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“Medical Tourism” The Latest Outsourcing Niche to Take Off

Thu, Dec 11, 2008

Offshoring

In the May 29, 2006 issue of Time magazine, you can read all about Wayne Steinard, a general contractor from Winter Haven, FL, who had a clogged artery that needed to be taken care of right away. But Wayne couldn’t afford medical insurance, and so he obviously also couldn’t afford the $60,000 it would cost in the US to have the artery cleared and a stent installed.

So, what did Wayne do? Well, along with his daughter, he got on a plane to New Dehli where he was checked in to Max Healthcares Devki Devi Heart & Vascular Institute. And, once there, it turned out Wayne needed much more than just a simple stent, his artery was 90% blocked and he required immediate double bypass surgery.

The surgery was a success, and here’s the kicker: Steinard’s total bill from the hospital in New Dehli came to $6,650, less than a tenth of what it would have cost in the US!

The so-called medical tourism phenomena where patients who lack adequate medical insurance and the money for high-cost, often-life-saving surgical procedures opt to travel from the US to countries like India, Thailand, Singapore, Mexico, etc., is an example of a booming outsourcing niche. And it’s only going to get bigger from here.

One of the most intriguing aspects to the story in Time discusses how small business owners in the US are just beginning to explore ways to offer their employees the option to head overseas for much less expensive medical procedures: heart bypass, hip replacement, spinal fusion, etc., as a way to combat medical coverage costs that have simply spiraled out of control. An entire industry of global private hospital networks, consultant companies, and medical accreditation organizations have sprung out of seemingly nowhere in the past several years to handle the booming need for their services.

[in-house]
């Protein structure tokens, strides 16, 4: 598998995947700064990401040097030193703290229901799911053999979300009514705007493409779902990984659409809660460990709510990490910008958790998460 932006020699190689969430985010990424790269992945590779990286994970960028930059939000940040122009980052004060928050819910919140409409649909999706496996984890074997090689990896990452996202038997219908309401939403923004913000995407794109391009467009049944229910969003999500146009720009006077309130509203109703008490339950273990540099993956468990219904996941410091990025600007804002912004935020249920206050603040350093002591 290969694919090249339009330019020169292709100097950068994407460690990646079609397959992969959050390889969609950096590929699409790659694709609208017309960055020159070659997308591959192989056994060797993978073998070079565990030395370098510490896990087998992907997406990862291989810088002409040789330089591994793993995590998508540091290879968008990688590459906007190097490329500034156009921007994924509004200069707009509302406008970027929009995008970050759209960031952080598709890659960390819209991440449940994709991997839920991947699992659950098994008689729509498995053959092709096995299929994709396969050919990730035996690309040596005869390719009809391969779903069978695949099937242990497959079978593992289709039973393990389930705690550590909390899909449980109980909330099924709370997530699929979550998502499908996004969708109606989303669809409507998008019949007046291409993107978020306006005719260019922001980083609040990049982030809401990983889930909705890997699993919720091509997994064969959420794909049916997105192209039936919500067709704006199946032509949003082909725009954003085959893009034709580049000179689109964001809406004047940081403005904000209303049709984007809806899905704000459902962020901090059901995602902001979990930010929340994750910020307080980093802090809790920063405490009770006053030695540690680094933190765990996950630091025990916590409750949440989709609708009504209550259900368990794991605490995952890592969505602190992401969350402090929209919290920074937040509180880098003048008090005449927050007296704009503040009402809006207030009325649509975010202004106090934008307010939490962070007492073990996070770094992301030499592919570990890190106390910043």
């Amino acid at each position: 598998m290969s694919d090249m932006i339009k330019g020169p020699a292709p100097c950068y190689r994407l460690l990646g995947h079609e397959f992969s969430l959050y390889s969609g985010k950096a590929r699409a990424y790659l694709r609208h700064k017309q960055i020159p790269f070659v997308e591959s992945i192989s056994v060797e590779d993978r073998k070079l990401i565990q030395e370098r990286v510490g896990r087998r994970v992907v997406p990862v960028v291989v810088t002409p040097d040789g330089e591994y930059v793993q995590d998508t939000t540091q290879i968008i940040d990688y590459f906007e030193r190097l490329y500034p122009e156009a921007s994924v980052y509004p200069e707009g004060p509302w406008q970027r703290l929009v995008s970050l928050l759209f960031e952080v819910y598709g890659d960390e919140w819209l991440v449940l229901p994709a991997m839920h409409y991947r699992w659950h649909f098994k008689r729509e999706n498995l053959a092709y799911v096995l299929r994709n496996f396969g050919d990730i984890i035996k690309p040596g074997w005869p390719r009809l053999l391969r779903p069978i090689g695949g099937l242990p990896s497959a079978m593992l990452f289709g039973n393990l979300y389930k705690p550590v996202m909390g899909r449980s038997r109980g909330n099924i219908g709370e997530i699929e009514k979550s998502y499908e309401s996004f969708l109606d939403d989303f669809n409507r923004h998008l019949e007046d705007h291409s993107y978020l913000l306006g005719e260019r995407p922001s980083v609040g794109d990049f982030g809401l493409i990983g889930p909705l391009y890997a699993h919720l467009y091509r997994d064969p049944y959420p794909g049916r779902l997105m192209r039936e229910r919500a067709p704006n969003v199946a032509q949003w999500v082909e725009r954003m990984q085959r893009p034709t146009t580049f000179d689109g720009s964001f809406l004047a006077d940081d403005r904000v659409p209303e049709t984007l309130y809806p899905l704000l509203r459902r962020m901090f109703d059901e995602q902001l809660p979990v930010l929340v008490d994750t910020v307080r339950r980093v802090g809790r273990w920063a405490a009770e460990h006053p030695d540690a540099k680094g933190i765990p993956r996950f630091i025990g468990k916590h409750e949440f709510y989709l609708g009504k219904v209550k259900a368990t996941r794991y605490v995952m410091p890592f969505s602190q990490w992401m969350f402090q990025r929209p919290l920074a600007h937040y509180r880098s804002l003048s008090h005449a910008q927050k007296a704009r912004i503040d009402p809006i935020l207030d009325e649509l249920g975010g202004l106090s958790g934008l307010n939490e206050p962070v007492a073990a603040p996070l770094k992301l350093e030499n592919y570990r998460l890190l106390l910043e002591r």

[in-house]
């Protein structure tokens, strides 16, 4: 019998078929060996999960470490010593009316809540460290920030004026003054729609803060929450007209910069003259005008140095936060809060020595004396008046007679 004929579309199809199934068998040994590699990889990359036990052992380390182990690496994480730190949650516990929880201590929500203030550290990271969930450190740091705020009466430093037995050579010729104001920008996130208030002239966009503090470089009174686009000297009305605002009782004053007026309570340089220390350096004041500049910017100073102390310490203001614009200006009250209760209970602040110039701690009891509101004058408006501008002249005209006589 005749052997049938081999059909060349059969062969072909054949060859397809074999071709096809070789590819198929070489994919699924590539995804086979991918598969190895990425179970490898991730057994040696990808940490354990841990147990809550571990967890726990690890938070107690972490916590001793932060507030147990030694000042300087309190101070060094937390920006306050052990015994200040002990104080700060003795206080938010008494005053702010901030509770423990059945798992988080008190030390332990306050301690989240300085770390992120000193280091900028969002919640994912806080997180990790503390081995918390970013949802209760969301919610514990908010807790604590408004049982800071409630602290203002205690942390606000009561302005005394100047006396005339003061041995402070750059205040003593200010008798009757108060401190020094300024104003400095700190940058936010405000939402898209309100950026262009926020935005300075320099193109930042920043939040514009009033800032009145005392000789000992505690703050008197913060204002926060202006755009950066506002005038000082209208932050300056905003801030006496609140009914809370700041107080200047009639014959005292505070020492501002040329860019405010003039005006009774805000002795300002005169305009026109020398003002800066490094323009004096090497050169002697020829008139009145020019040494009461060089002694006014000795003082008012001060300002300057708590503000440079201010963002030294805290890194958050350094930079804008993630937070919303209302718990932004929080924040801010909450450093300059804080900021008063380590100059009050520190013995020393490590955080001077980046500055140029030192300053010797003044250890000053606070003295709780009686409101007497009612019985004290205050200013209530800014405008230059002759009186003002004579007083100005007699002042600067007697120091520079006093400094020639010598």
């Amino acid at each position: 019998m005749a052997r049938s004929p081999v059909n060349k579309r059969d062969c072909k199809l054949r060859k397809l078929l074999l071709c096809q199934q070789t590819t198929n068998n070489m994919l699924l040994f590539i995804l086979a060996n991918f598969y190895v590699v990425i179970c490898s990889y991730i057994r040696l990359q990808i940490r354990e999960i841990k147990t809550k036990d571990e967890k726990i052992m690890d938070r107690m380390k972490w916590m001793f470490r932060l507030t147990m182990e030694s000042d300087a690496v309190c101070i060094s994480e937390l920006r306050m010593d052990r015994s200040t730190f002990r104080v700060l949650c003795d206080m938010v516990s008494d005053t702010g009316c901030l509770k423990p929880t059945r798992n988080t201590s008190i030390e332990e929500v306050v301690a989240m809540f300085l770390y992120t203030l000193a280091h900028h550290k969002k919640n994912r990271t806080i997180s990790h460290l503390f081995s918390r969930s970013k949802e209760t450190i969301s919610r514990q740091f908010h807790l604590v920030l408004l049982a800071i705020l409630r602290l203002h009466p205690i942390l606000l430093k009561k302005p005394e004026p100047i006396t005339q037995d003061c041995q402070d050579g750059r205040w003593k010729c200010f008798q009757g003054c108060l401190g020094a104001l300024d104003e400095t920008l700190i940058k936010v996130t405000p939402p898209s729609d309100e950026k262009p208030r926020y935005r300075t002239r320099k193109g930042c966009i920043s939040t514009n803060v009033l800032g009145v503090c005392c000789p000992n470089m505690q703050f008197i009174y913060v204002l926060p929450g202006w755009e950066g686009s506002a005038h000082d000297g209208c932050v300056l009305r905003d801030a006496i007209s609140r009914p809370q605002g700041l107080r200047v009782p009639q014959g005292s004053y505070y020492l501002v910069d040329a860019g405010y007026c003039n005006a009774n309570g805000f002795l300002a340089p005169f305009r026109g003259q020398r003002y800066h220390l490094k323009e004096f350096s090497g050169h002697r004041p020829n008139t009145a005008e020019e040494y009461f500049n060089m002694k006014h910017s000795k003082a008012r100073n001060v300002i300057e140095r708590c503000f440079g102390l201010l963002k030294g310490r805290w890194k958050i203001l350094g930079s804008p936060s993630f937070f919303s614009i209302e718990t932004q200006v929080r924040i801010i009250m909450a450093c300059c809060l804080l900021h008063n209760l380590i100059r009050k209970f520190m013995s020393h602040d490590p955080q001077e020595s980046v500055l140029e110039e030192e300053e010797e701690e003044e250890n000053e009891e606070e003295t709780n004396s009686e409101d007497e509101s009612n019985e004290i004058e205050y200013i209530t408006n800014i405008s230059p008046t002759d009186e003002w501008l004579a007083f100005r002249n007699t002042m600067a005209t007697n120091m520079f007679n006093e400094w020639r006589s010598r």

For small and medium size companies in the US and elsewhere, is this a truly viable solution for a huge and growing part of their bottom line expenses? There are many pros and cons to weigh, for sure, but it does appear to be a new outsourcing trend that is here to stay.

What are the implications of the medical tourism trend for US hospitals, and the US health-care system, overall? Nothing too good, I believe – at least in the short-run. But perhaps it’s time they wake up to global competition, like everyone else in the US has had to do.

Thoughts?

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